The PIC32MX575F512H is a wonderful
microcontroller. However, it can’t do everything. By that, I
mean it can’t power and provide computational support
for everything you want to hang on its I/O pins. That
applies particularly to LEDs.
To avoid exceeding the PIC32MX575F512H’s
maximum current limit on its I/O pins, we can buffer our
LED indicators with NUD3105 MOSFETs. Doing this
passes the LED current load to the NUD3105 devices. The
PIC32MX575F512H sees the MOSFETs as low current
digital I/O devices instead of high current LEDs.
With only three user-defined LEDs, our design won’t
get anywhere close to the I/O pin current limit maximum.
The inclusion of the MOSFETs is more of a personal
preference here. We could easily drive the three LEDs
directly from the PIC32’s I/O pins.
We will also design in a utility momentary normally
open pushbutton switch. A pushbutton switch could come
in handy as a bootloader start signal. The switch could
also be helpful with debugging or play a role in an
Design Details — Microcontroller
The microcontroller hardware details are outlined
graphically in Schematic 1. The major players are the
UART ports. UART1 is dedicated to the FT232RL USB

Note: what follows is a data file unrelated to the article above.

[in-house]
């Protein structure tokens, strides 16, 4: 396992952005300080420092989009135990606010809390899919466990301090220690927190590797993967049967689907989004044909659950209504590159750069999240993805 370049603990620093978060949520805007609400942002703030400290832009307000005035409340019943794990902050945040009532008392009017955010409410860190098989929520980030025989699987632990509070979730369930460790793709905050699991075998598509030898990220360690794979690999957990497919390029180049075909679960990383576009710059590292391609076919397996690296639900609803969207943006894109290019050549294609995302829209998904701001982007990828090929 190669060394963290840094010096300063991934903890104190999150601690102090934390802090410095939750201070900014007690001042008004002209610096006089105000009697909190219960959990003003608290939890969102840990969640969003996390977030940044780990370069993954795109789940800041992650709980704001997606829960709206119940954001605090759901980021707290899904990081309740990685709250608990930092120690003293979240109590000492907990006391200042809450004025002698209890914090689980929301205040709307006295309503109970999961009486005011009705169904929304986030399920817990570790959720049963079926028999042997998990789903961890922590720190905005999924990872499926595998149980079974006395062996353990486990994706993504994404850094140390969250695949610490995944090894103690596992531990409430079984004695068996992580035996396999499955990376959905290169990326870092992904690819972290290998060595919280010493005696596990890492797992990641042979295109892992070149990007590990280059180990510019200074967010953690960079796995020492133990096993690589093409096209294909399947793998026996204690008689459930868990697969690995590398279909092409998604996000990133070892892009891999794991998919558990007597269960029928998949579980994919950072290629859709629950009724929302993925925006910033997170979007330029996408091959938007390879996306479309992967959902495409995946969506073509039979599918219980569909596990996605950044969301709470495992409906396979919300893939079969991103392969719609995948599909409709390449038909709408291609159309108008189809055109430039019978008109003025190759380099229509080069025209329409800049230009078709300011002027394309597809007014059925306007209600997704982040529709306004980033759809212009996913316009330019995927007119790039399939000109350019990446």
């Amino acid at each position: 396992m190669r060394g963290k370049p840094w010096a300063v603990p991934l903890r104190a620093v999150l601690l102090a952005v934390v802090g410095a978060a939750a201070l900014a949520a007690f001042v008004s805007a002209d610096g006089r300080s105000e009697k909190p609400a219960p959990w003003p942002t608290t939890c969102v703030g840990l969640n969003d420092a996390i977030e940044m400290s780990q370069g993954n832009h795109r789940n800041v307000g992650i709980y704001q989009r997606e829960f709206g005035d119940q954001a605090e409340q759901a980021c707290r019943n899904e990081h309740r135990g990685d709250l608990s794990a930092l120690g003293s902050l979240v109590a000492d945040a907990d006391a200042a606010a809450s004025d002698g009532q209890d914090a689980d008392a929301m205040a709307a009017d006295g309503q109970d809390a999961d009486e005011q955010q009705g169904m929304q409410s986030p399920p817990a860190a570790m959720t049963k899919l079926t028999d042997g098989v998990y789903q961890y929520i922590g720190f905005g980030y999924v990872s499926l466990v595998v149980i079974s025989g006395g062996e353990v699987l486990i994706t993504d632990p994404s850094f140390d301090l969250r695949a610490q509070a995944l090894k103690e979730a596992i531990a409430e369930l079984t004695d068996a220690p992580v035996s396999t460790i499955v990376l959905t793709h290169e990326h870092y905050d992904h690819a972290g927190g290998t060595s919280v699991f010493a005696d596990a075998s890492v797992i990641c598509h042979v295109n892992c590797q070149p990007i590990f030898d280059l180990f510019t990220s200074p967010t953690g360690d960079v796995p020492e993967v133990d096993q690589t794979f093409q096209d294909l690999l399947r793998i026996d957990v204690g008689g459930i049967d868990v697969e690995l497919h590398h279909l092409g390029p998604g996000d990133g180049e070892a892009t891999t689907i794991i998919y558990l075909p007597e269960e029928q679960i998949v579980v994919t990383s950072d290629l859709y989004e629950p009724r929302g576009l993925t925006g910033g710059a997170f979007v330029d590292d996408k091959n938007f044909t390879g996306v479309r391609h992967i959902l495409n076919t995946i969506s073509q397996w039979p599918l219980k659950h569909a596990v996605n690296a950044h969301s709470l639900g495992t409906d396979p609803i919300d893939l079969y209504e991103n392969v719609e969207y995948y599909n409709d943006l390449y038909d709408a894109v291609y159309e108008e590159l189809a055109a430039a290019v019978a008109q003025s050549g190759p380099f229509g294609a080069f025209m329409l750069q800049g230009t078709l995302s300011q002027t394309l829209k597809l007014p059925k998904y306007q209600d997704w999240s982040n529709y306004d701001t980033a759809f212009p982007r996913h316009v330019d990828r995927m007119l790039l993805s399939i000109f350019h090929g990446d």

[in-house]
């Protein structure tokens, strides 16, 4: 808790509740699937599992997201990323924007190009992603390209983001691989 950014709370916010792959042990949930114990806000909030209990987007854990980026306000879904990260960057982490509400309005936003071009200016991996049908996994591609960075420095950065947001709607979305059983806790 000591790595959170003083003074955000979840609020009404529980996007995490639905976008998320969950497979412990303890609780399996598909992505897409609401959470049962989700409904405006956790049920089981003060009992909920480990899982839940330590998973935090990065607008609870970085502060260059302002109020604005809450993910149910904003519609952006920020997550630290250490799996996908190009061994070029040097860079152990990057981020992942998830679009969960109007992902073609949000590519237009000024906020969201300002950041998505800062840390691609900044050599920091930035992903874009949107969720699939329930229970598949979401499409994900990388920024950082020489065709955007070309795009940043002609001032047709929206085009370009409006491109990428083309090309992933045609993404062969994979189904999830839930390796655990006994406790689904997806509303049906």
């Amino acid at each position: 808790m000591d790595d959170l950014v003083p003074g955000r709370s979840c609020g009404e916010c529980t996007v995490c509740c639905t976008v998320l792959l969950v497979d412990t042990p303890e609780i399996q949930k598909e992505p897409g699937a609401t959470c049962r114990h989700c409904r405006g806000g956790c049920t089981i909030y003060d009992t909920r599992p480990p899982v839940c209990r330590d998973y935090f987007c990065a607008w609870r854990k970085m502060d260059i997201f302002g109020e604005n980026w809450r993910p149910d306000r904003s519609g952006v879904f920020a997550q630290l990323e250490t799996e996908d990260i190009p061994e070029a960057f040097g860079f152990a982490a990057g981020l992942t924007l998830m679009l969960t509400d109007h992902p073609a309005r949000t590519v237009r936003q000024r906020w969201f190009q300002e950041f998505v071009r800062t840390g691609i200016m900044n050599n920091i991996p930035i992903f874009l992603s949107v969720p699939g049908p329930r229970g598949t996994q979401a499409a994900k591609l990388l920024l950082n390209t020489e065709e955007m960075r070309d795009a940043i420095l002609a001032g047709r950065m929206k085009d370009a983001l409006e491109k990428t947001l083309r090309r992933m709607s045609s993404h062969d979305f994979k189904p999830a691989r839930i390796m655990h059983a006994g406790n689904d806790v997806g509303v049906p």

UART IC, whose supporting circuitry is outlined in
Schematic 2. A firmware implemented interrupt-driven
data buffer stands behind the UART1 receive pin. The
receive interrupt mechanism makes sure that all of the
incoming data flowing between our communications
board and the external host USB device is captured and
Debugging is the main idea behind designing in the
FTDI device. I see it mainly used to interface to the CCS C
serial I/O tool that comes with the CCS PIC C compiler.
External devices or programs could also use this USB
portal to issue application-specific commands or transfer
packets of data.
UART2 is responsible for communicating with the
ATmega328P that drives the microSD card. File system
commands and application data will flow between the
PIC32MX575F512H’s UART2 and the ATmega328P’s
UART. The only coding we have to perform to realize this
interface is setting up the PIC32MX575F512H’s UART2.
Assigning the RS-232 portal duty to the PIC32’s
UART4 preserves SPI portal 2. SPI portal 2 shares pins
with the PIC32MX575F512H’s UART3. This is a win-win
situation in that we can accommodate an additional UART
interface or support an SPI portal. For convenience, we’ll
pin out the SPI portal to a DF13 header.
Talking to the multi-unit radio socket is the
responsibility of the PIC32MX575F512H’s UART5. The
XBee-type radio modules share a common three-wire
serial interface. So, a simple serial communications
interface is all that is required. The radio data interface
includes a common RESET I/O line and an additional
adhoc mode I/O signal that is specific to the WiFly
All of the LEDs that are under the control of the
PIC32’s I/O pins are driven by the user’s application code.
The same is true for the pushbutton switch.
July 2015 71
■ Schematic 2. The FTDI FT232RL is carrying the USB load in our
design. This utility USB portal can be used for debugging,
program control, and fast data transfers.